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Filner Presents Plan To Add 6,000 Port Jobs, Reduce Waterfront Pollution

Mayor Bob Filner's plan to use the Port of San Diego as a center of job creation was aired for the first time today at a City Council committee meeting.

Mayor Bob Filner's plan to use the Port of San Diego as a center of job creation received support from three City Council members at its first public airing today.


Mayor's Vision for the Port of San Diego

Mayor's Vision for the Port of San Diego

A report to the City Council's Rules and Economic Development Committee by Mayor Bob Filner on his vision for the Port of San Diego.

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Photo credit: Wikimedia Commons

The Port of San Diego.

Mayor Bob Filner's plan to use the Port of San Diego as a center of job creation received support from three City Council members at its first public airing today.

Filner told the council's Rules and Economic Development Committee that by 2020, he wants to add 6,000 high-paying jobs along San Diego's waterfront; reduce air, water and greenhouse gas emissions by 20 percent; increase exports by one-third; and build infrastructure to move cargo from ships to ground transportation lines.

Among his strategies are to make sure San Diego companies use local facilities for imports and exports, lead trade delegations overseas and welcome representatives of other countries, get manufacturers in Mexico to use San Diego's port, and make more effective use of port real estate. He also has visions of creating an ocean freeway to help expedite trade to American cities along the coast as well as to Mexico and Canada.

"You know about I-5 as the highway up the coast. Well, we ought to have a marine highway. We can call it the M-5," he said. "It will, not only, of course, ease traffic congestion and air pollution form trucking along the highway, but will use smaller vessels and shorter routes."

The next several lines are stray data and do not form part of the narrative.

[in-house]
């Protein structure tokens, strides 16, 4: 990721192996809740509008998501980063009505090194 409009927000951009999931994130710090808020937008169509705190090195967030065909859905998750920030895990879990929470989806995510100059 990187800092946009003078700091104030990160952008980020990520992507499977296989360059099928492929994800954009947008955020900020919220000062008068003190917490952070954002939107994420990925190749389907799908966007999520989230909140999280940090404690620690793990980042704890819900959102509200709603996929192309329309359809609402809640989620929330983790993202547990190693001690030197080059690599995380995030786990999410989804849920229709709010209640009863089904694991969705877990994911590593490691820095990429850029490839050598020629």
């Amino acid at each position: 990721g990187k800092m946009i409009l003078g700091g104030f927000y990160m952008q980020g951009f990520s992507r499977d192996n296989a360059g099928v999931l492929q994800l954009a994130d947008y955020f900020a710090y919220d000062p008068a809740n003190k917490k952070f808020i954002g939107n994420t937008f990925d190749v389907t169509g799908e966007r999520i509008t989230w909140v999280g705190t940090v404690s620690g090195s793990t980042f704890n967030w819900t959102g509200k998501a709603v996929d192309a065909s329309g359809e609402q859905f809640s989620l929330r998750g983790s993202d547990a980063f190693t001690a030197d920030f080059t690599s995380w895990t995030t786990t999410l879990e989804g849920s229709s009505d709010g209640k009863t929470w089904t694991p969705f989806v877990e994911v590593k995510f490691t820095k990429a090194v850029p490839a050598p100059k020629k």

The mayor, who frequently touted the port's potential as an engine for generating higher employment during last year's mayoral campaign, also called for revitalization of the area's fishing industry and continued support for the military.

"As we moved into an incredible high-tech center, and we still have a wonderful tourist economy, that middle group of skilled working people, we have never fully replaced," he said.

Councilman Mark Kersey said Filner's plan builds upon a strategic planning effort the port district completed last year, and which included input from San Diego and other member cities.

"The mayor's priorities seem to be right in line with the regional vision for the port, which includes creating well-paying jobs, investing in infrastructure, and creating a healthy and sustainable bay and waterfront,'' Kersey said.

The plan also received support from committee Chairwoman Sherri Lightner and Councilman David Alvarez. Committee members Marti Emerald and Kevin Faulconer were absent.

Lightner asked city staff to incorporate the mayor's suggestions into the city's economic development outline.

Filner also wants to set minimum qualifications for appointees to San Diego's three positions on the port's board of commissioners. The city's representatives should at least have several years of professional experience in the maritime, real estate, hospitality, cruise, sustainability or diplomatic fields, according to his presentation.

Kersey suggested that finance, international trade and public service be added to the list of categories.

In January, Filner vetoed two City Council appointments to the board -- positions that remain unfilled. He said the city's representatives should be selected after port policy and qualifications are determined.

Prospective commissioners should be prepared to address public policy concerns in a way that is beneficial to the city and the region, according to Filner.

San Diego's lone representative on the board at the moment, Bob Nelson, said the commissioner job is not for "rookies.''

"I think you should look for people who have demonstrated through their prior activity that you have been able to observe or research, that they are capable of dealing in the public environment -- with all that implies,'' Nelson said. "Because if I do something crazy tomorrow, I'm not really the one that's going to held accountable -- you are.''

He added leadership of nonprofits or academia to potential qualification categories.

The committee voted to forward the appointment recommendations to the full City Council.

On Monday, the city's Independent Budget Analyst said no other ports in California have codified qualifications for port commissioners.


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